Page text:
Imagine that both Delicass and Anacreon are exporting cows to Trantor. A cow sells for 100 credits on Trantor. Carrying a cow by starship to Trantor costs 6 credits from Delicass, 60 credits from Anacreon on the rim.
In good times, both Delicass and Anacreon are earning. 94 credits for a cow on Delicass, 40 on Anacreon. Still a lot of money.
Now economic crisis happens on Trantor, so the cow only sells for 50 credits on Trantor. But the costs of interstellar travel are unaltered.
Trantor still gets cows, and Delicass still gets 44 credits per cow. But a cow on Anacreon is now worthless.
Even though the Vegan tobacco is low volume, high value compared to cows, so the transport costs of Vegan tobacco are low - say, a box of Vegan tobacco costs 100 credits on Trantor, 101 credits on Delicass and 110 credits on Anacreon - since Anacreon´s exports were low value high volume, they are now worthless, Anacreon has no credits at all and cannot afford any imports at all, not even high value low volume ones.

And there are more vital stuff than Vegan tobacco. Like, say, chloroform, iodoform, nuclear engines, trained specialists...

Who are prominent people at Pluema? Say... a baron and a surgeon.
When the trade is drying up, the baron´s cows lose value in hard currency.
He can still be a baron. He can still produce butter on Pluema and he can still command milkmaids. But he cannot get any credits for either cow, butter or milkmaid, and therefore he cannot import anything - not Vegan tobacco, and not chloroform.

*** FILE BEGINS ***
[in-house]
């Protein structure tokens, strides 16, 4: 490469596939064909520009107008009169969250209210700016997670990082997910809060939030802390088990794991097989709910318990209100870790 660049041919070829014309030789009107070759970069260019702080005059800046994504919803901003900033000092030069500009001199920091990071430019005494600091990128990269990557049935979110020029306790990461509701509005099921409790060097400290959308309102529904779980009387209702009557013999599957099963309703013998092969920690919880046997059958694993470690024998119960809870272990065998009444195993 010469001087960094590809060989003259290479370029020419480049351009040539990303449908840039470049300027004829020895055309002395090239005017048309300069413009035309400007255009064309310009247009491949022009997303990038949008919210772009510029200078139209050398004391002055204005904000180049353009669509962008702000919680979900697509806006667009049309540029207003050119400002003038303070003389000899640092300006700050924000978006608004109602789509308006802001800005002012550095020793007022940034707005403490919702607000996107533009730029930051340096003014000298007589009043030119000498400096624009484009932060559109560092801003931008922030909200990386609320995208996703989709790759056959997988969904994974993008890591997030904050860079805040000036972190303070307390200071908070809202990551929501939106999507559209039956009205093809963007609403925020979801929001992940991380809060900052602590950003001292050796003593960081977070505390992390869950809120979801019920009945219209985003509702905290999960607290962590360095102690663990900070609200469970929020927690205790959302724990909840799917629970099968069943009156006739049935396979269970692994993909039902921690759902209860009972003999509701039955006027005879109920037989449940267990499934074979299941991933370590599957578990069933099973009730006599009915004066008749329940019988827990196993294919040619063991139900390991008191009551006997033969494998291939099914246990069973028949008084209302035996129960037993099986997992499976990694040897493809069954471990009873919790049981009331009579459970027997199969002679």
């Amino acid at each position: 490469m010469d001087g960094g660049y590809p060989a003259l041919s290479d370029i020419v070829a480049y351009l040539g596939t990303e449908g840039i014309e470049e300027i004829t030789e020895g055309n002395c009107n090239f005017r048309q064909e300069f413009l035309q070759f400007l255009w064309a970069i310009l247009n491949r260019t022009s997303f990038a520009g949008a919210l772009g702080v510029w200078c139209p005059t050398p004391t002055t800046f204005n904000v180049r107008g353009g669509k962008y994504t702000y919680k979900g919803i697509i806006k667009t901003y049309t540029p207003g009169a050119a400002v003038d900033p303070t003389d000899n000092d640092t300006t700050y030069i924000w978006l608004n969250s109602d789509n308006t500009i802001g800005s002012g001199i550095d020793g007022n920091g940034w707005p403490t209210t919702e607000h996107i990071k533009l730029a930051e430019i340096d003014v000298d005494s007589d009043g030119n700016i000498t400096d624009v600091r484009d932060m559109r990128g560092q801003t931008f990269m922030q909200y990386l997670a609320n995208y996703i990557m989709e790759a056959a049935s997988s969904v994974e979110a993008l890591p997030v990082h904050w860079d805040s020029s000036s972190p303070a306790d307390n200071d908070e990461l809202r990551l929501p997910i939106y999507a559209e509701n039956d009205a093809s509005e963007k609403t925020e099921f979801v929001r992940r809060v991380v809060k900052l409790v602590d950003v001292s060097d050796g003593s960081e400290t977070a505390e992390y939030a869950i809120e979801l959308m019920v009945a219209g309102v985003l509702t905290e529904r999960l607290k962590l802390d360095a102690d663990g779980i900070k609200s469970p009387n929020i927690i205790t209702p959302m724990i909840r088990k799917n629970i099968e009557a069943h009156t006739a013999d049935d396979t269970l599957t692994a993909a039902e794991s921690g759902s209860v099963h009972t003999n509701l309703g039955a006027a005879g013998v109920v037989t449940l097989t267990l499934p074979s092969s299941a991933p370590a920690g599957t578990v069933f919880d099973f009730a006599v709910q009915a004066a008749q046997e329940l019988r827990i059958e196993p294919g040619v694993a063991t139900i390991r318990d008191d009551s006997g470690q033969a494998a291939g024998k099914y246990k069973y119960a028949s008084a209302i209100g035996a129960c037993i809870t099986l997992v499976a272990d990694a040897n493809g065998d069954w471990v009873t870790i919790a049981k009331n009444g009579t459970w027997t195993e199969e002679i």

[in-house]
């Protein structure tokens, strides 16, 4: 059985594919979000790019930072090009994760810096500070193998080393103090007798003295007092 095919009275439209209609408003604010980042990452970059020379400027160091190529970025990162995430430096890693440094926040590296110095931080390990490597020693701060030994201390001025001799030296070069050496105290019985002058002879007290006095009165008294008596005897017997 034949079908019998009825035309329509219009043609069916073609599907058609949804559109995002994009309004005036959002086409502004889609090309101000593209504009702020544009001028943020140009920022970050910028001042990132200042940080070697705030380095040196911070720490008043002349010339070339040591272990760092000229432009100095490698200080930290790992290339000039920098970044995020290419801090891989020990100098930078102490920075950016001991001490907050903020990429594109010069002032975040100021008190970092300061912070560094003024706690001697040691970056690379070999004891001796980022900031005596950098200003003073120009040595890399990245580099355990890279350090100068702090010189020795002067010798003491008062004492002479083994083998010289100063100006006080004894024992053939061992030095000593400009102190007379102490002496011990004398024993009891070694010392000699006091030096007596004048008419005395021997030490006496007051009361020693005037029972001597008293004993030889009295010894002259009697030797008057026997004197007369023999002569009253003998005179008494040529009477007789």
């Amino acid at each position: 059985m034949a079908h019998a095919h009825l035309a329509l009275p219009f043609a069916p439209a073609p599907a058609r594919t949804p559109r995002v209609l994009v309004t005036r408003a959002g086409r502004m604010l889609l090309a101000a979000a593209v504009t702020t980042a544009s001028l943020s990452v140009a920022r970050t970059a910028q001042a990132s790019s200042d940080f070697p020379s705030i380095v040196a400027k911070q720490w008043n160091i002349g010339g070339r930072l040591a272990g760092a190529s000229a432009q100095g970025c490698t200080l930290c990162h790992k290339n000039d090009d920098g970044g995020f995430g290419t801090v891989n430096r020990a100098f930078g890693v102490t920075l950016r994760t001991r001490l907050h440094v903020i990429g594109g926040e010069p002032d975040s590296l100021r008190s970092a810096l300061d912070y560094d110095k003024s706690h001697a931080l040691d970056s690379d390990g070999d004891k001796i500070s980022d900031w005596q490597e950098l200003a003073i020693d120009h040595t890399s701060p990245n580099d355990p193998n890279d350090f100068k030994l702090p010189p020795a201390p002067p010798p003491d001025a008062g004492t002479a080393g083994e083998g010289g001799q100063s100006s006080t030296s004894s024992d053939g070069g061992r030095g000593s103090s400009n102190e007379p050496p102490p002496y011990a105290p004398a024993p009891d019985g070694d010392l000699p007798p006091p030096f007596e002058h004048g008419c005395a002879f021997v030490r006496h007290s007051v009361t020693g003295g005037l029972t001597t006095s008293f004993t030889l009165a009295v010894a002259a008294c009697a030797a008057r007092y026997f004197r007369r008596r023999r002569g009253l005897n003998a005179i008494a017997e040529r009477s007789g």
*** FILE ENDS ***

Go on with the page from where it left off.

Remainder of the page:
Now, the surgeon also cannot do much useful work when he runs out of either chloroform or iodoform.
So the last ship comes, and the baron and the surgeon consider what to do with their last credits.

The thing is, the surgeon has an usable skill. If there is a starship visiting and he has the credits left for the one way ticket to Trantor, he can go to Trantor, get a job as a surgeon on Trantor and earn his living.

The milkmaid and the baron cannot. The milkmaid does not even have the credits for the ticket out of Pluema, nor a skill competitive on Trantor. The baron may have the credits left - but he also does not have a skill competitive on Trantor.

Which means that either milkmaid or baron, if they did get to Trantor, would not get a job and would die of hunger before hospital door.

If the surgeon has the choice to get on ship and go work on Trantor, or spend the rest of his life milking cows on Pluema because there will be no more chloroform imports, what would he choose?
If the baron has a choice to die of hunger on Trantor (because cows on Anacreon are worthless on Trantor and so are his skills) or of clogged arteries on Pluema (because the last medic took the last ship out), what would he choose?
 
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GTOM said:
Asimov's Foundation, am i the only one, who like the show more?
No.

The original book was a very special kind of riddle even way back. As the author once said (at least, as I recall it was him) that even he had a weird feeling that something is completely missing: and later he found that it was - direct action. Everything what happened had been only just told by (Sorry. I hope I got that linguistics maze right...)
And that made it very challenging to turn it into a show.
Also, it made the number of people who could actually like it limited.

The show apparently filled up that gap and invented some action to build up the word around the story through that. I would say it's a wise choice (although I did like that book very much).